Tribunal Upholds Penalty for Pension Non-Compliance in CPC (Worcester) Limited v The Pensions Regulator: Emphasizes Legal Obligations and Lack of Excuses

Citation: [2024] UKFTT 133 (GRC)
Judgment on

Introduction

In the case of CPC (Worcester) Limited v The Pensions Regulator [2024] UKFTT 133 (GRC), the First-tier Tribunal (General Regulatory Chamber) addresses the application of legal principles surrounding penalty enforcement by The Pensions Regulator for non-compliance with automatic enrolment duties under the Pensions Act 2008. This analysis aims to pinpoint the critical elements that led to the Tribunal’s decision and the legal foundations that underscore it.

Key Facts

CPC (Worcester) Limited (the Appellant) was issued a fixed penalty notice by The Pensions Regulator (the Respondent) for failing to comply with a compliance notice, subsequently appealing to the Tribunal. The Appellant had failed to meet the deadline for submitting their second re-declaration of compliance, which is mandated by the Pensions Act 2008 to ensure employer adherence to automatic enrolment pension duties.

The Regulator had made consistent efforts to remind the Appellant of their duties. Despite these reminders and the extension of deadlines, the Appellant failed to comply in time, leading to the fixed penalty notice for non-compliance.

The Tribunal’s decision was guided by the following legal principles and statutory provisions:

  1. Service of Notice (Pensions Act 2004, Section 303): The decision reaffirms that notices must be served at the recipient’s “proper address,” namely a company’s registered office or principal office. A statutory presumption exists that a notice addressed and posted to the proper address is duly delivered and received.

  2. Assessment of Compliance (Pensions Act 2008, Sections 35 and 40): The Pensions Regulator has the authority to issue compliance notices for contravening employer duties and fixed penalty notices for non-compliance. The Tribunal examines the evidence to confirm whether the Regulator’s actions were appropriate and within their statutory responsibilities.

  3. Test for Reasonable Excuse (Pensions Regulator v Strathmore Medical Practice [2018] UKUT 104 (AAC)): The concept of “reasonable excuse” for compliance failures was considered. However, the Tribunal concluded that financial difficulty, postal issues, and lack of awareness were not acceptable excuses for the failure to comply.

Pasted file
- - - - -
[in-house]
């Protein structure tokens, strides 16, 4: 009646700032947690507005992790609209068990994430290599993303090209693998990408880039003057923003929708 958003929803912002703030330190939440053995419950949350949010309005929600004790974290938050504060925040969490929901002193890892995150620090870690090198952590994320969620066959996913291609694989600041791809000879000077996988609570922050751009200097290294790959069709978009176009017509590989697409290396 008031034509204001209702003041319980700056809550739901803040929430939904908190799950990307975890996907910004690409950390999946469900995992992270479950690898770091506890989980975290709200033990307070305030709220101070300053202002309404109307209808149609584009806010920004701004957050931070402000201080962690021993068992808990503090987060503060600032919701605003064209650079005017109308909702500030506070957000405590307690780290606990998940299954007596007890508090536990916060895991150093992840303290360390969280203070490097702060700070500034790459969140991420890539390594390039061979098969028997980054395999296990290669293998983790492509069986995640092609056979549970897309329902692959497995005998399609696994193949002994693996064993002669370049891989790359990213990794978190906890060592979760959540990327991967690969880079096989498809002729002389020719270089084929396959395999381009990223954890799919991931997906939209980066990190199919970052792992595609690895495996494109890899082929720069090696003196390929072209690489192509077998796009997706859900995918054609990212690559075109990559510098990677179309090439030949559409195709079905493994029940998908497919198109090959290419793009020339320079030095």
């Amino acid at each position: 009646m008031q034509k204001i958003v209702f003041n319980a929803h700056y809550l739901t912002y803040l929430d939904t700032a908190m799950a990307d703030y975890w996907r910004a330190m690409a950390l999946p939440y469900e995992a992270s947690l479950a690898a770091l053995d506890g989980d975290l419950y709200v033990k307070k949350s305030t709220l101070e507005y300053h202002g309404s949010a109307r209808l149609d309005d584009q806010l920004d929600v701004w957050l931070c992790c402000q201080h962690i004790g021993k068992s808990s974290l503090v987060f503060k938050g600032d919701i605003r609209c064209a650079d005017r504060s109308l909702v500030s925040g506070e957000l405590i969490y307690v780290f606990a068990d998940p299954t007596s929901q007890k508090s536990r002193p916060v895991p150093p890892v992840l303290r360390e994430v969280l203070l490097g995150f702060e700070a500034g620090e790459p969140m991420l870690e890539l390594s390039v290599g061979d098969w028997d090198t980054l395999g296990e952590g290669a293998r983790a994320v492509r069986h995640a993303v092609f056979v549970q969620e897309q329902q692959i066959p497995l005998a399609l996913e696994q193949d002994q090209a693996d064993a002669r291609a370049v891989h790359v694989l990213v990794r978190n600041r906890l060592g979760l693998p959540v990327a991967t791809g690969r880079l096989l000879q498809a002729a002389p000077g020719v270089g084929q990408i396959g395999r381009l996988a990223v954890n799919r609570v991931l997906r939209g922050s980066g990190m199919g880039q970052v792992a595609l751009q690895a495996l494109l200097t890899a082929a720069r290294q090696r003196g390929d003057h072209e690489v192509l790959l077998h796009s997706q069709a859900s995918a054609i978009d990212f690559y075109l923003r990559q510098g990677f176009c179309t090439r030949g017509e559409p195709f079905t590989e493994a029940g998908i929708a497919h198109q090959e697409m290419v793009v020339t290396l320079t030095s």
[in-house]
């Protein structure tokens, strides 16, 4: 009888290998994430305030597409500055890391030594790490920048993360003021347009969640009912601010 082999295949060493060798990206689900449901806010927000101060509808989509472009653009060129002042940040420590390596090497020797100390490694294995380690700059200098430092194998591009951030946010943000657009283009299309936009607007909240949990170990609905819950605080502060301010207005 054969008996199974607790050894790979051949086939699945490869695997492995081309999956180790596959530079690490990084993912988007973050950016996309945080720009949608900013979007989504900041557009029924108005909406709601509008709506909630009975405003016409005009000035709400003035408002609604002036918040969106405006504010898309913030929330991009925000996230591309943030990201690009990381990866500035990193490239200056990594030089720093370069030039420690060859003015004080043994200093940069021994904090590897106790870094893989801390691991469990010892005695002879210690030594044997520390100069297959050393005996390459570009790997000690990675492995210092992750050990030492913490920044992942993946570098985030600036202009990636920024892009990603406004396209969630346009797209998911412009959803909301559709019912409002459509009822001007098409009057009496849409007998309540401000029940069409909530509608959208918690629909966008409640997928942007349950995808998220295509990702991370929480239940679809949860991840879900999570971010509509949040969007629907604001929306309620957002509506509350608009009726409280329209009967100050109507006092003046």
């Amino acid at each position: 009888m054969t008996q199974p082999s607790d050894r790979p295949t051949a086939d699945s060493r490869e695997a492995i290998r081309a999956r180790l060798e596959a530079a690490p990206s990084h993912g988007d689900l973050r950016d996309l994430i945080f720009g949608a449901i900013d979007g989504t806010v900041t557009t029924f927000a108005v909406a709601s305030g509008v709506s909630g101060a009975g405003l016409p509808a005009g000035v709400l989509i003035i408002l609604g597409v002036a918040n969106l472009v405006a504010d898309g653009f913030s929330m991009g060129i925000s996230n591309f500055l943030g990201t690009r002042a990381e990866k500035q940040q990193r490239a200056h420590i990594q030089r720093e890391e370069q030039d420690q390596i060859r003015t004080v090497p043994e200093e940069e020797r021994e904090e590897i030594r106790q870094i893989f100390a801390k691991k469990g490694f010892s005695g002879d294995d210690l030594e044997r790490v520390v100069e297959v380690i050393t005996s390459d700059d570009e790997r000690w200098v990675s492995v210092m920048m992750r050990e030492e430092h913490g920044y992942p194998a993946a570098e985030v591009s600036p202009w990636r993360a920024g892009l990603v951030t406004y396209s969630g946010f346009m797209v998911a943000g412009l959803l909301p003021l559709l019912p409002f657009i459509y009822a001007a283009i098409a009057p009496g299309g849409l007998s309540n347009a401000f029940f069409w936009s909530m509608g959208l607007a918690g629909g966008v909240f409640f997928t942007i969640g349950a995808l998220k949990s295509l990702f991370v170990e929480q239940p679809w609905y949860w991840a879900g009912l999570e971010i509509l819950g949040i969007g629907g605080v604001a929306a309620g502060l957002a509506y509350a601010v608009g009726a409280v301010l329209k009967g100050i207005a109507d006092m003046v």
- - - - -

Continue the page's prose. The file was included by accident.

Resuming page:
4. Judicial Review (In the Matter of the Bonas Group Pension Scheme [2011] UKUT B 33 (TCC)): The Tribunal is empowered to make its own decisions on appeals, distinct from the Regulator’s, including if the original decision fell within a range of reasonable responses.

Outcomes

The Tribunal dismissed the appeal and upheld the fixed penalty notice. Key determinations included:

  • The Appellant’s failure to provide a declaration of compliance by the extended deadline constituted non-compliance justifying the penalty.
  • The service presumption of the compliance notice at the registered office was not successfully rebutted by the Appellant, rendering claims of non-receipt unsubstantiated.
  • The purported non-reliability of the postal service and Appellant’s failure to change address details at Companies House to avoid confusion did not constitute valid reasons for non-compliance.
  • As the financial hardship and stress due to the COVID-19 pandemic did not excuse the failure to comply, this did not create grounds for a reasonable excuse under the legal principles governing pension regulations.

Conclusion

In summary, CPC (Worcester) Limited v The Pensions Regulator demonstrates that the Tribunal firmly supports the regulatory framework established by the Pensions Act for employer duties toward automatic enrolment. It underscores that ignorance or misunderstanding of one’s legal obligations, postal delivery issues, and even financial difficulties do not constitute a “reasonable excuse” for non-compliance. The Tribunal reaffirms that employers are expected to be proactive and responsive in adhering to their pension obligations, and the Tribunal’s role is to enforce compliance and not to provide relief based on subjective hardship.

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